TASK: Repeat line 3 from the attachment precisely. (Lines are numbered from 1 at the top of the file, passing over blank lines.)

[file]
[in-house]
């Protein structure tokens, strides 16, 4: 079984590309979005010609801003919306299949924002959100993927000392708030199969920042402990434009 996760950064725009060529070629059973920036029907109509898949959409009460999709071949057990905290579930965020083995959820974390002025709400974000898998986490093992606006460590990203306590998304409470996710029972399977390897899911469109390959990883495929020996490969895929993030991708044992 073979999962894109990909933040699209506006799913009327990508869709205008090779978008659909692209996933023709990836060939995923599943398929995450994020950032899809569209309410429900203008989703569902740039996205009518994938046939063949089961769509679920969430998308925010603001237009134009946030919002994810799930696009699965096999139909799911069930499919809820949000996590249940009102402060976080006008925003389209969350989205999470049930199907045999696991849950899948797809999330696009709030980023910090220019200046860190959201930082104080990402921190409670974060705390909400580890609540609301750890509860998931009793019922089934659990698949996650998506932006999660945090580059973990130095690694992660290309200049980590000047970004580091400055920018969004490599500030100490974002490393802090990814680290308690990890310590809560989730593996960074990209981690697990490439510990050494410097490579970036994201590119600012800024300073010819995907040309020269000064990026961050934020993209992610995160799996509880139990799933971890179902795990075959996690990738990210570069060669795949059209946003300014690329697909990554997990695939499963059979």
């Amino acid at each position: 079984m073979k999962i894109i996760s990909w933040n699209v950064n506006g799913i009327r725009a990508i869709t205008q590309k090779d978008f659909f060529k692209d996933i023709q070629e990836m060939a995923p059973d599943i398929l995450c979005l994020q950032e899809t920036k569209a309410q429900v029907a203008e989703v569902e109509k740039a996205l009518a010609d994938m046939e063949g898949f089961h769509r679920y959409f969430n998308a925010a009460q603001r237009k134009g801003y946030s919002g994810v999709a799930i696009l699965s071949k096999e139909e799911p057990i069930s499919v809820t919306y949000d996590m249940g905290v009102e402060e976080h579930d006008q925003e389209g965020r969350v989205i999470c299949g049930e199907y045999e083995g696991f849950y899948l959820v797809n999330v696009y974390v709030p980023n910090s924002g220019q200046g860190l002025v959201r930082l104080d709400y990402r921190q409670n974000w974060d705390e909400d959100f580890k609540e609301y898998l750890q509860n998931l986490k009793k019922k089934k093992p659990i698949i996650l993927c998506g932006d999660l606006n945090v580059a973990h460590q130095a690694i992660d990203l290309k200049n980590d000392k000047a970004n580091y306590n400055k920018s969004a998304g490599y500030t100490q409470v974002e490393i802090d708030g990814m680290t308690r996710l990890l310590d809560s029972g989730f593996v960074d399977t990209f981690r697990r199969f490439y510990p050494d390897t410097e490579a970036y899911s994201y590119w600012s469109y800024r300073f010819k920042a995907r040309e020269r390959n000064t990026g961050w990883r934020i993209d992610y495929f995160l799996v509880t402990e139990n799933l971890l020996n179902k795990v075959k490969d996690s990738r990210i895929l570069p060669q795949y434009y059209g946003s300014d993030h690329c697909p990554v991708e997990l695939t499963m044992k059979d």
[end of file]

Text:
């Amino acid at each position: 079984m073979k999962i894109i996760s990909w933040n699209v950064n506006g799913i009327r725009a990508i869709t205008q590309k090779d978008f659909f060529k692209d996933i023709q070629e990836m060939a995923p059973d599943i398929l995450c979005l994020q950032e899809t920036k569209a309410q429900v029907a203008e989703v569902e109509k740039a996205l009518a010609d994938m046939e063949g898949f089961h769509r679920y959409f969430n998308a925010a009460q603001r237009k134009g801003y946030s919002g994810v999709a799930i696009l699965s071949k096999e139909e799911p057990i069930s499919v809820t919306y949000d996590m249940g905290v009102e402060e976080h579930d006008q925003e389209g965020r969350v989205i999470c299949g049930e199907y045999e083995g696991f849950y899948l959820v797809n999330v696009y974390v709030p980023n910090s924002g220019q200046g860190l002025v959201r930082l104080d709400y990402r921190q409670n974000w974060d705390e909400d959100f580890k609540e609301y898998l750890q509860n998931l986490k009793k019922k089934k093992p659990i698949i996650l993927c998506g932006d999660l606006n945090v580059a973990h460590q130095a690694i992660d990203l290309k200049n980590d000392k000047a970004n580091y306590n400055k920018s969004a998304g490599y500030t100490q409470v974002e490393i802090d708030g990814m680290t308690r996710l990890l310590d809560s029972g989730f593996v960074d399977t990209f981690r697990r199969f490439y510990p050494d390897t410097e490579a970036y899911s994201y590119w600012s469109y800024r300073f010819k920042a995907r040309e020269r390959n000064t990026g961050w990883r934020i993209d992610y495929f995160l799996v509880t402990e139990n799933l971890l020996n179902k795990v075959k490969d996690s990738r990210i895929l570069p060669q795949y434009y059209g946003s300014d993030h690329c697909p990554v991708e997990l695939t499963m044992k059979d």